Tuesday, November 6, 2012

Thankful to be an only child

"Oh, you don't seem like an only child at all!" All my life, people have been saying this to me as though it were a compliment. From this backward praise, I have inferred that only children have a reputation for being spoiled or, as my grandmother would say, "rurnt."

However, being an only child shaped me in undeniable ways; it was not something I had to overcome or defy by some special act of virtue.

Today, therefore, I am giving thanks for growing up as an only child.

I'm their favorite. 

Before I proceed, let me say that I do not mean to suggest that being an only child is superior to having multiple children. My parents had their reasons for stopping after me; perhaps I will invite them to share those reasons here one day. Indeed, I'm not sure how many children I would like to have or adopt one day. I just know that I am thankful for being an only child in the same way I am thankful for having blue eyes, or for having a surname that begins with "B." This is the life God gave me, and I rejoice in it.

I am thankful to be an only child because

.....my mother could (and can) hug me tightly and say, "You're my favorite" without feeling any guilt

.....I was able to accompany my parents nearly everywhere: mission trips, collegiate conferences, late-night Bible studies, and more. I can only remember having a babysitter once or twice. Because I was single and well-behaved, I rarely had to be left behind. This also meant that my mother could spend more time ministering to college students. I firmly believe that God called her to be a minister above and beyond calling her to be my mother, but she has often said that with more children she probably would not have been able to be so involved in the lives of college students.

....I learned to seek kinship and concord beyond my biological family. Alone, the nuclear Bear family could not satisfy my abundant desire for playmates and protectors, and so I turned to others to be my aunts, uncles, elder brothers, little sisters, and more. Sometimes I wished for brothers and sisters, but most of my friends who had siblings seemed to spend most of their time fighting. I decided as a child that I would much rather spend time with people who loved one another, whether they were linked by blood or not.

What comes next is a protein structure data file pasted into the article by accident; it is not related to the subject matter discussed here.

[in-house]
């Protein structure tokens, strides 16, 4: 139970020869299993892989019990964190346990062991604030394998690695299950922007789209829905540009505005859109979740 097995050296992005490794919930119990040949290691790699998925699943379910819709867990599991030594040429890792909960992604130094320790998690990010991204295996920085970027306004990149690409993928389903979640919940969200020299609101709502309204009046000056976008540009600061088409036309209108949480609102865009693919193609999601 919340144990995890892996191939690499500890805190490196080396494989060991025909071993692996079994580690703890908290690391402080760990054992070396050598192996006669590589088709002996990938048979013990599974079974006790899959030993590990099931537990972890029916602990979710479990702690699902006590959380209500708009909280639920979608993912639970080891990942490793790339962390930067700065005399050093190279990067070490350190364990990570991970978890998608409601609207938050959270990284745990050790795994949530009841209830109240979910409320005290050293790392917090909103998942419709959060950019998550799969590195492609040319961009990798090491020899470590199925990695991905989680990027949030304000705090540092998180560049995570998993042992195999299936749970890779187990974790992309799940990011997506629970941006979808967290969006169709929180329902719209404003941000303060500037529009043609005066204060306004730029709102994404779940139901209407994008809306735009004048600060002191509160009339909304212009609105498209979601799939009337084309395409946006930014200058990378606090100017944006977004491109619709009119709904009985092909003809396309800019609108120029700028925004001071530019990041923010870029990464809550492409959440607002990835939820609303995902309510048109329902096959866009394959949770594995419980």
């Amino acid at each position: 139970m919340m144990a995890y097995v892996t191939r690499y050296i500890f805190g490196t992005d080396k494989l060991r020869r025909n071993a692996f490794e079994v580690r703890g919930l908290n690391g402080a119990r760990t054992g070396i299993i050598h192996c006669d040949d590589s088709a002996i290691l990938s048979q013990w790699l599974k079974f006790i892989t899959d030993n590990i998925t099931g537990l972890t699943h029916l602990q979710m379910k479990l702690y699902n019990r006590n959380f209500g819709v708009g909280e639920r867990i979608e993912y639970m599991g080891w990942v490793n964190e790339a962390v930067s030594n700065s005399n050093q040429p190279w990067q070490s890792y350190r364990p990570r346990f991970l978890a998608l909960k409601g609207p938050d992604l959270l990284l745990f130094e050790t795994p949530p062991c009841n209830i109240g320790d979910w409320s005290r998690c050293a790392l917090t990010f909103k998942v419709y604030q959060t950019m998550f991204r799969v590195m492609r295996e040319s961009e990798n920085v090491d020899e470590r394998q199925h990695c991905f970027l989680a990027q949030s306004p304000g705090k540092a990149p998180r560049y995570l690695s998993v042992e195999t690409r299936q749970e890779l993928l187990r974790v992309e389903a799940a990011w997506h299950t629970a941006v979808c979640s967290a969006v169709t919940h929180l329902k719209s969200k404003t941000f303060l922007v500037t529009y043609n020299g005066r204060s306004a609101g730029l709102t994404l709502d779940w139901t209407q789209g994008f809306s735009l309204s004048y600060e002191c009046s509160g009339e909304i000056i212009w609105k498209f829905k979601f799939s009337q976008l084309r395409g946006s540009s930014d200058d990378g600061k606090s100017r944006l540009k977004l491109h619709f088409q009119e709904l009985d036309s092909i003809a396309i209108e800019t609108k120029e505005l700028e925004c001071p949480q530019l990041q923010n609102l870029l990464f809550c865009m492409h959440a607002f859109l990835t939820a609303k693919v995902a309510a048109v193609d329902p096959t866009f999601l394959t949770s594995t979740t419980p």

....I have always loved solitude and silence.  I always had at least one or two close school friends, but I spent an extraordinary amount of my first eighteen years alone, or in the company of people much older than I was. I didn't really start hanging out with people my own age until college. While this solitude may have enhanced my native shyness, it also allowed me to become quite content in my own company. I filled my solitary hours with reading, walking, and writing--habits that continue to serve me well.

....in that solitude, I grew brave. Only recently have I begun to think of myself as brave, but much of the courage I have comes from the self-sufficiency I developed as an only child. Especially as a teenager, I really and truly did not care what other people thought about my faith, my clothes, my habits, or my speech. In ninth or tenth grade, I made myself a bag that said, "Wherever the world is headed, head the other way." While this could lead to being a little too contrarian or self-satisfied, for the most part my "onlyness" allowed me to make choices based on principle, rather than peer pressure.

With the exception of being the "favorite," none of these things are exclusive to only children. Many men and women with siblings love solitude, cultivate kinships, and grow brave. However, in my own life, these blessings were undoubtedly the products of being the only child in the house.

Were you an only child? If so, what did you enjoy about that life? If you have siblings, in what ways are you thankful for them?

1 comment:

  1. You are a precious jewel my dear! Praise god for mama and papa bear...and for you.